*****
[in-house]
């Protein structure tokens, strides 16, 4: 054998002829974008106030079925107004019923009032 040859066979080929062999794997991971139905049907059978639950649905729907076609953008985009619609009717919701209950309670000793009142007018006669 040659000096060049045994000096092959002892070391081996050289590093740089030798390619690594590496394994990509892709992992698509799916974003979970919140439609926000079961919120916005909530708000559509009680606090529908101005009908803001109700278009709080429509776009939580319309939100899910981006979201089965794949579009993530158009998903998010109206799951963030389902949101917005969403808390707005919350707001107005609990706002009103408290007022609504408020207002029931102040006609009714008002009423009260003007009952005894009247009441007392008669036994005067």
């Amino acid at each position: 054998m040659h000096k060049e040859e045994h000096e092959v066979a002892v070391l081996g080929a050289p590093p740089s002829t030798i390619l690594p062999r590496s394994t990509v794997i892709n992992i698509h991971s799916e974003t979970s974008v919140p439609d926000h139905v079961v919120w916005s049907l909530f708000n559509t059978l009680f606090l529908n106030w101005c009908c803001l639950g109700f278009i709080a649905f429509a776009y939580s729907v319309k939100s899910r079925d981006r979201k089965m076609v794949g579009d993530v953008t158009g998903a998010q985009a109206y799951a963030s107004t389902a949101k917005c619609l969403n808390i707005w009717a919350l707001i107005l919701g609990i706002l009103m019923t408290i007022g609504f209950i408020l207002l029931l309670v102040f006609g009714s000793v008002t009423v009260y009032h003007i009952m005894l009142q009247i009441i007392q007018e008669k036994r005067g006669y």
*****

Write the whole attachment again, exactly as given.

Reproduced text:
[in-house]
């Protein structure tokens, strides 16, 4: 054998002829974008106030079925107004019923009032 040859066979080929062999794997991971139905049907059978639950649905729907076609953008985009619609009717919701209950309670000793009142007018006669 040659000096060049045994000096092959002892070391081996050289590093740089030798390619690594590496394994990509892709992992698509799916974003979970919140439609926000079961919120916005909530708000559509009680606090529908101005009908803001109700278009709080429509776009939580319309939100899910981006979201089965794949579009993530158009998903998010109206799951963030389902949101917005969403808390707005919350707001107005609990706002009103408290007022609504408020207002029931102040006609009714008002009423009260003007009952005894009247009441007392008669036994005067």
């Amino acid at each position: 054998m040659h000096k060049e040859e045994h000096e092959v066979a002892v070391l081996g080929a050289p590093p740089s002829t030798i390619l690594p062999r590496s394994t990509v794997i892709n992992i698509h991971s799916e974003t979970s974008v919140p439609d926000h139905v079961v919120w916005s049907l909530f708000n559509t059978l009680f606090l529908n106030w101005c009908c803001l639950g109700f278009i709080a649905f429509a776009y939580s729907v319309k939100s899910r079925d981006r979201k089965m076609v794949g579009d993530v953008t158009g998903a998010q985009a109206y799951a963030s107004t389902a949101k917005c619609l969403n808390i707005w009717a919350l707001i107005l919701g609990i706002l009103m019923t408290i007022g609504f209950i408020l207002l029931l309670v102040f006609g009714s000793v008002t009423v009260y009032h003007i009952m005894l009142q009247i009441i007392q007018e008669k036994r005067g006669y």